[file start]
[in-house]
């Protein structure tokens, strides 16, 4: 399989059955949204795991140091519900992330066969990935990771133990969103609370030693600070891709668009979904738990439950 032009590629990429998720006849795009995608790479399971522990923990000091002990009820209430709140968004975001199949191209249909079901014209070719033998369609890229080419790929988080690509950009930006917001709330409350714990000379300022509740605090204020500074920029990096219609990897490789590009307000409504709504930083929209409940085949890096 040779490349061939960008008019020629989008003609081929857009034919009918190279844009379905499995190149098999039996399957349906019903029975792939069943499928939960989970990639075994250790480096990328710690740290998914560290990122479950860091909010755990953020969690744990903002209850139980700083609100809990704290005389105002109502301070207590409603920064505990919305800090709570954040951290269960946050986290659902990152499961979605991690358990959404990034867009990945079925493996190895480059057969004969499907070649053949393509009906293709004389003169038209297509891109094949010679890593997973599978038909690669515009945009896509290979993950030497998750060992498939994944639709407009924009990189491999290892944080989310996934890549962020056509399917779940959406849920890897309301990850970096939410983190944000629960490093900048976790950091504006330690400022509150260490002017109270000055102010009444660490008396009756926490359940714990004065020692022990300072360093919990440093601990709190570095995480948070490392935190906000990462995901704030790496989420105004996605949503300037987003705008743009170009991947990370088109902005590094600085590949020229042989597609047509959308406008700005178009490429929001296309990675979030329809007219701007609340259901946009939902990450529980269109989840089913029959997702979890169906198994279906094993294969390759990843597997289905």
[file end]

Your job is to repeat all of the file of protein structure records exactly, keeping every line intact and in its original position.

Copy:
[in-house]
């Protein structure tokens, strides 16, 4: 399989059955949204795991140091519900992330066969990935990771133990969103609370030693600070891709668009979904738990439950 032009590629990429998720006849795009995608790479399971522990923990000091002990009820209430709140968004975001199949191209249909079901014209070719033998369609890229080419790929988080690509950009930006917001709330409350714990000379300022509740605090204020500074920029990096219609990897490789590009307000409504709504930083929209409940085949890096 040779490349061939960008008019020629989008003609081929857009034919009918190279844009379905499995190149098999039996399957349906019903029975792939069943499928939960989970990639075994250790480096990328710690740290998914560290990122479950860091909010755990953020969690744990903002209850139980700083609100809990704290005389105002109502301070207590409603920064505990919305800090709570954040951290269960946050986290659902990152499961979605991690358990959404990034867009990945079925493996190895480059057969004969499907070649053949393509009906293709004389003169038209297509891109094949010679890593997973599978038909690669515009945009896509290979993950030497998750060992498939994944639709407009924009990189491999290892944080989310996934890549962020056509399917779940959406849920890897309301990850970096939410983190944000629960490093900048976790950091504006330690400022509150260490002017109270000055102010009444660490008396009756926490359940714990004065020692022990300072360093919990440093601990709190570095995480948070490392935190906000990462995901704030790496989420105004996605949503300037987003705008743009170009991947990370088109902005590094600085590949020229042989597609047509959308406008700005178009490429929001296309990675979030329809007219701007609340259901946009939902990450529980269109989840089913029959997702979890169906198994279906094993294969390759990843597997289905």